After all the mediocrity, that’s not too much to ask from 2022. In 2023, we’ll all expect much, much more.

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Dannehy: Five Bears on Hot Seat in 2022

| July 7th, 2022


A new year, scheme and regime could have several players could leave some formerly key contributors looking for new jobs in 2023.

The new coach and general manager have nothing invested in the current players; surely a scary thought to some of the youngsters on the team. There are no certainties. Nothing is guaranteed. We thought John Fox and Ryan Pace were inheriting young talent like Alshon Jeffery and Martellus Bennett. Both were gone before Fox’s third season. Matt Nagy was greeted by Jordan Howard and Adam Shaheen was supposed to be his Travis Kelce — neither made it to his third season.

In some of these cases, the players may be one-and-done if they don’t produce in 2022. In others, they might get a second year to prove themselves simply because their contracts make it difficult to move on. In any case, these players will have pressure to perform in 2022.


David Montgomery

Entering a contract year, Montgomery is an obvious candidate for this list.

The previous regime loved Montgomery because of the leadership he provides off the field and his versatility on it. (Eberflus has already praised Montgomery’s character.)

However, there have been some questions as to whether Montgomery fits this new scheme. He isn’t Aaron Jones-like, nor is he A.J. Dillon — the two running backs new offensive coordinator Luke Getsy worked with in Green Bay.

There is also some question about Montgomery’s talent level. His career 3.9 yards per attempt certainly doesn’t look worthy of a second contract and advanced statistics are somewhat mixed on his performance.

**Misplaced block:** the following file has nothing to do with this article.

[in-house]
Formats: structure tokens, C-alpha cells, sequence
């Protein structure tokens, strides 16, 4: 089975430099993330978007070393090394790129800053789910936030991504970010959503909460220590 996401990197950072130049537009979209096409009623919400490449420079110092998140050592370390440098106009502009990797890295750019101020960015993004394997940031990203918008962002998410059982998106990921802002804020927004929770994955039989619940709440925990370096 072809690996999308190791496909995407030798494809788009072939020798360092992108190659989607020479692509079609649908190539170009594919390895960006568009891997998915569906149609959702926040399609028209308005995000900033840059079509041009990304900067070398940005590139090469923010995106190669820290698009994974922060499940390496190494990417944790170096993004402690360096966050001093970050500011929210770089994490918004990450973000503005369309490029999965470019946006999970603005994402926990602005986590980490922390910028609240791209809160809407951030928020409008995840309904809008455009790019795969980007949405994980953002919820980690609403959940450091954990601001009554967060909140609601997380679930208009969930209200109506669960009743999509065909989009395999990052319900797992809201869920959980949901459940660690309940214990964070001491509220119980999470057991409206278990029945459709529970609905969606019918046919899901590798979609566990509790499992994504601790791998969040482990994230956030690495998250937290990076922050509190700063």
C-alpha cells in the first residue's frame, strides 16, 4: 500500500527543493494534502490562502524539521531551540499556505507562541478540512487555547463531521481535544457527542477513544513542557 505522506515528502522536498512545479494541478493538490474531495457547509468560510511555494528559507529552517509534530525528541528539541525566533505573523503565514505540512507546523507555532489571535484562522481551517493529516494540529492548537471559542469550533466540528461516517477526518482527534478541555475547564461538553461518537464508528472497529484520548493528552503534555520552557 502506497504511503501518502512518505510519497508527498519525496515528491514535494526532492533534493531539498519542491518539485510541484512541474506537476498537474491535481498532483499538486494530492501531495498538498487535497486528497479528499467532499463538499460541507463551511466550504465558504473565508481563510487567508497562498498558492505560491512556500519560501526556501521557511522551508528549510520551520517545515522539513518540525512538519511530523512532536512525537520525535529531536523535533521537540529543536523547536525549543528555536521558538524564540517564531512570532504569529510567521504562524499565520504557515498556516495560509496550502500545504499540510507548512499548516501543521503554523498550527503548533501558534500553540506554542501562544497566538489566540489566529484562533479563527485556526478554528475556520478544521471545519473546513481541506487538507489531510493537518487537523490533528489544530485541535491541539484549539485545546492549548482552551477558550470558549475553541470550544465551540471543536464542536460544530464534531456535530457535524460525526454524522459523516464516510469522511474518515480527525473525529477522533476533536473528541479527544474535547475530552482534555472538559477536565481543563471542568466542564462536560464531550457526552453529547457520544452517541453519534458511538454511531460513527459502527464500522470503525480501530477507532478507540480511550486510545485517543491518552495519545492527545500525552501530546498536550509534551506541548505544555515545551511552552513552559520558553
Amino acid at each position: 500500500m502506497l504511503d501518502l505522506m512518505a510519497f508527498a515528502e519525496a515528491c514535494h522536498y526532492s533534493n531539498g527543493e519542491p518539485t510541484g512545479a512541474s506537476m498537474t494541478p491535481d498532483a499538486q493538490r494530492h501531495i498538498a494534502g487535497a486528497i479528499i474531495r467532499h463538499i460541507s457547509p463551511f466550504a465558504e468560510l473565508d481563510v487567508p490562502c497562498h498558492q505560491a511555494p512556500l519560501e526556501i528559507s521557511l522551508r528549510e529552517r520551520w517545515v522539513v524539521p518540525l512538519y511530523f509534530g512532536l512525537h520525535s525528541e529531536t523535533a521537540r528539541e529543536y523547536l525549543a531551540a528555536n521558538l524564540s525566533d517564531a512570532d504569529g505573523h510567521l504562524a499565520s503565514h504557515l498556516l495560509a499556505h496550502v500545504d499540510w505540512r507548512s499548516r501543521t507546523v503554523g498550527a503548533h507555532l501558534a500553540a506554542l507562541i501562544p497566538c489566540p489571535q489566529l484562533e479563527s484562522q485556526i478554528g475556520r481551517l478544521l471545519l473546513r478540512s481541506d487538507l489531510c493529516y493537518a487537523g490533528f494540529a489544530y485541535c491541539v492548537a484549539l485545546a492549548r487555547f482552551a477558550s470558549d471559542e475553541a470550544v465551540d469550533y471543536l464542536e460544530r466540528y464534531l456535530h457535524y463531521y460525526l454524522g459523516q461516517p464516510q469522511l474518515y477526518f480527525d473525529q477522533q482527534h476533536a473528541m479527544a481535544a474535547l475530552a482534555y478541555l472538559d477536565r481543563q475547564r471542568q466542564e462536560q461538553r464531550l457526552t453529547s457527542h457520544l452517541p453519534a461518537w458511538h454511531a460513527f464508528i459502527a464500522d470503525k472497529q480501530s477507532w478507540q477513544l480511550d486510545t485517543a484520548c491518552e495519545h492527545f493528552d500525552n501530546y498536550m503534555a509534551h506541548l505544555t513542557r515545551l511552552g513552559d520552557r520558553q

With the lack of playmakers available, Montgomery figures to have plenty of opportunities to make plays. The team needs him to be more efficient than he has been.


Cole Kmet

There’s no real reason to think Kmet won’t continue to improve, but that isn’t always how it works.

Kmet had rather exceptional production for a 22-year-old tight end, but there’s still questions regarding his receiving ability. He certainly looks the part physically, but his hands aren’t always reliable, and his routes aren’t always smooth.

The third-year Notre Dame product is a solid blocker and possesses good straight-line speed, but the Bears need him to create more big plays and find the end zone. (Throwing him the ball down there should help.)


Eddie Jackson

Jackson is finally returning to a scheme that keeps two safeties back and he needs to show that he can still attack the ball.

Once Vic Fangio left, Jackson’s position changed. He still played safety, but Chuck Pagano wanted to move him around more. That didn’t really work. Sean Desai liked to keep him back, but in a single-high approach with man coverage all around him. That didn’t work.